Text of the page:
Re-usable cotton tea bags are great for any size batch of kombucha. These also work well for steeping loose leaf tea.
3. Plastic Strainer
A plastic strainer, while not necessary, can certainly be useful for making homemade kombucha. Use it to strain yeast strings from finished kombucha or scoop out the SCOBY. We carry BPA-free plastic strainers in two sizes which are great for other culturing projects too, like making milk kefir and water kefir. They are available individually or as part of our flavored kombucha kits.
Bottles with a tight seal such as our Grolsch-Style Flip-Top Bottles work well for making a fizzy finished kombucha tea. If you're looking to make flavored kombucha, but not sure if you want to invest in a full 12-bottle case, our flavor kombucha kits offer a great solution! In addition to a SCOBY and flavorings they include two flip-top bottles to get you started bottling!
If you choose to bottle your finished kombucha for extra fizz, having a funnel can make the process a lot easier. We carry silicone funnels that work well. The best part is that they are collapsible and easy to store when not in use.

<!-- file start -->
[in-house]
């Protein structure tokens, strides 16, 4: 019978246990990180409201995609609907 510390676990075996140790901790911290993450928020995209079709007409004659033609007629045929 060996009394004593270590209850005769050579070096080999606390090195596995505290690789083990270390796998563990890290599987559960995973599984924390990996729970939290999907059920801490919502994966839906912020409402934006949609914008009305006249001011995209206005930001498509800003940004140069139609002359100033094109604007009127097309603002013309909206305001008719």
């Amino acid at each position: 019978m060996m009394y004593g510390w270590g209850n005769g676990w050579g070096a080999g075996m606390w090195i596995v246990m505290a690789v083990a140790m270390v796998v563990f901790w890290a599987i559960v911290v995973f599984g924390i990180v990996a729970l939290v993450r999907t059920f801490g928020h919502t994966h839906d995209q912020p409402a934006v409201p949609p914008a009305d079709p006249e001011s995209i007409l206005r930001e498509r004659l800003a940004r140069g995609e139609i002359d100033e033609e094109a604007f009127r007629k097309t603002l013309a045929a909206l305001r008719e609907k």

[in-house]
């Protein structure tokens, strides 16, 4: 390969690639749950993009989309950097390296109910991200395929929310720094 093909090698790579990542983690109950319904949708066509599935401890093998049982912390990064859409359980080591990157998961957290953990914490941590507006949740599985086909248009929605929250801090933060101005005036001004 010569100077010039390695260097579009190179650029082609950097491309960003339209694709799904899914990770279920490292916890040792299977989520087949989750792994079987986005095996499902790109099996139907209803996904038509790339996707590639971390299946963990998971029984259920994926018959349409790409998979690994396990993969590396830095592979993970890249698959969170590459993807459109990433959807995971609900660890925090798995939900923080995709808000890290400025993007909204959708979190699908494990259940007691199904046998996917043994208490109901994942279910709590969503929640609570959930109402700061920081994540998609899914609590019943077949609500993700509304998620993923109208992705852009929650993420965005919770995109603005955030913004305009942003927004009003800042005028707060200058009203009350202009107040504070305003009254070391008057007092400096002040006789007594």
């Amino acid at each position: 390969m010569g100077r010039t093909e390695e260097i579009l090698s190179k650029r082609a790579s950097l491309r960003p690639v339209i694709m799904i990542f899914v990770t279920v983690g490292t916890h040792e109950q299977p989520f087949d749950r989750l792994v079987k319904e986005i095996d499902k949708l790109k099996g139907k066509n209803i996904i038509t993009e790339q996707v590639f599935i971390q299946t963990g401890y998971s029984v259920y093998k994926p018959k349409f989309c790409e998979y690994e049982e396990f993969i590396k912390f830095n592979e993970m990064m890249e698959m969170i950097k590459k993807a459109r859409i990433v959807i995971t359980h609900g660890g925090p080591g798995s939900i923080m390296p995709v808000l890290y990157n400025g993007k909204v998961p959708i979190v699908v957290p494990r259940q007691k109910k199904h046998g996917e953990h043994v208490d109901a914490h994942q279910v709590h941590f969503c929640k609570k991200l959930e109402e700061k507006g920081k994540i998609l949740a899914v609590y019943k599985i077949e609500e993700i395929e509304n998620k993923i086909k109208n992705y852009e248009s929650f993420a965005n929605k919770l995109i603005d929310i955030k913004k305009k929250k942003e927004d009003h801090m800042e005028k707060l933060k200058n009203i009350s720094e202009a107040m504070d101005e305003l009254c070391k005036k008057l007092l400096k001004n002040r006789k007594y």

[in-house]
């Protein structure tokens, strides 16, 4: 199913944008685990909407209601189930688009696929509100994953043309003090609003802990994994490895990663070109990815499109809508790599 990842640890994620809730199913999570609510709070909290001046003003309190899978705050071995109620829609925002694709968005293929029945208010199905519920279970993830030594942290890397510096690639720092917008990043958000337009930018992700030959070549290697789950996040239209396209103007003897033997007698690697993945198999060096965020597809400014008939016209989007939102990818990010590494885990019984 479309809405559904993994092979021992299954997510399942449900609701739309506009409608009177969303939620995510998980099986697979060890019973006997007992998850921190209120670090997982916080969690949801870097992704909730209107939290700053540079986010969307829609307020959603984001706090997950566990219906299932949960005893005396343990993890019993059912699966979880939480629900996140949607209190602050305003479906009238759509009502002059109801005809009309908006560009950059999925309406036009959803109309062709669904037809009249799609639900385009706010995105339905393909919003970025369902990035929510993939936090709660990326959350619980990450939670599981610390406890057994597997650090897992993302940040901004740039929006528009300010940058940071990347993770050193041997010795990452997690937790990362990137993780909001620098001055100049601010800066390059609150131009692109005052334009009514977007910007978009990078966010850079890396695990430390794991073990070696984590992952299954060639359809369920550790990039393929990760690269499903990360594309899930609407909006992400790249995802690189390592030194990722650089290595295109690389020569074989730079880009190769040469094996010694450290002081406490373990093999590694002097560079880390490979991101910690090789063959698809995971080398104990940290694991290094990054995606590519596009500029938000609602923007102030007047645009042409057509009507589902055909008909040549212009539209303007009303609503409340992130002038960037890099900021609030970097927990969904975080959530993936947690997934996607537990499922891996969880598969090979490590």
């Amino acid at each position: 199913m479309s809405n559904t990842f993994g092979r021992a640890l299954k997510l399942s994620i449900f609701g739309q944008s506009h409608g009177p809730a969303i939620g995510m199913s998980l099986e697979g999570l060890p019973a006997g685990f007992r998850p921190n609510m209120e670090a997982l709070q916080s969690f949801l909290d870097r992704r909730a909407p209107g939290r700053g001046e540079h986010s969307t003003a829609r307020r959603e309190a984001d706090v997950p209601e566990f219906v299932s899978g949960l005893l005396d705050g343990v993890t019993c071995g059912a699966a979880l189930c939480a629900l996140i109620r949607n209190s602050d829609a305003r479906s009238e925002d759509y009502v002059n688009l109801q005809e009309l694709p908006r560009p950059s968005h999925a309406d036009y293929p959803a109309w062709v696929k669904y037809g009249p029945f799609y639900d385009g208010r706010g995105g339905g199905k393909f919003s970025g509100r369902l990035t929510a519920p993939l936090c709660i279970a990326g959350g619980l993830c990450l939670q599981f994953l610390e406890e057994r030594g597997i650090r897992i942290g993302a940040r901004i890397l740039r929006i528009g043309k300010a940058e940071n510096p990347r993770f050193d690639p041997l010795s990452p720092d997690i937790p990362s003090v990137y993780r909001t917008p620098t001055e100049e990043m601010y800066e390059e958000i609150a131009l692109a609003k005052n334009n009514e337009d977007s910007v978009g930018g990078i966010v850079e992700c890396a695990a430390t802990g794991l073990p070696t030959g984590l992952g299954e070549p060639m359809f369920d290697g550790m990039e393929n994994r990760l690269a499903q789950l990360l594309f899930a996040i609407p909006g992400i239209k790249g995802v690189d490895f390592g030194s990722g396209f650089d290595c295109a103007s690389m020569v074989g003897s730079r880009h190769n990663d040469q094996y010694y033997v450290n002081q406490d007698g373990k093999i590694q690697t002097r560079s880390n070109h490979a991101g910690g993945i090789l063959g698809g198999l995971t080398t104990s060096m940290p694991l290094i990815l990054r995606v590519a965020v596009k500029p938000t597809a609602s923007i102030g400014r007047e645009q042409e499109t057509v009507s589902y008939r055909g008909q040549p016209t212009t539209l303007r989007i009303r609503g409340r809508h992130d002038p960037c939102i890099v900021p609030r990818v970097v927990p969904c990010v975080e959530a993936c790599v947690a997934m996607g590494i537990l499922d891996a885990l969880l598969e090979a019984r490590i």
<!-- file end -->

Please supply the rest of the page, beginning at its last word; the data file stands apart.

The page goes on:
6. Stick-On Thermometer
Temperature plays an important role in home-brewed kombucha. Kombucha starter cultures work best at a cozy room temperature - too cold and they're sluggish, too warm and you'll be left with vinegar instead of sweet tea. Stick-on thermometers are an easy, hassle-free way to keep an eye on the temperature of your culturing kombucha without having to constantly test the temperature of your culturing area. They are available individually or as part of the Kombucha Tea Starter Kit.
DIY Kombucha Kits
Although with a glass jar and cover you're about set to make kombucha, if you're just starting out and looking for a bit more guidance, consider trying a DIY Kombucha Kit. These kits include hand-picked ingredients and supplies to make home kombucha brewing as easy as possible. All you supply is a jar, plain white sugar, and distilled white vinegar as needed.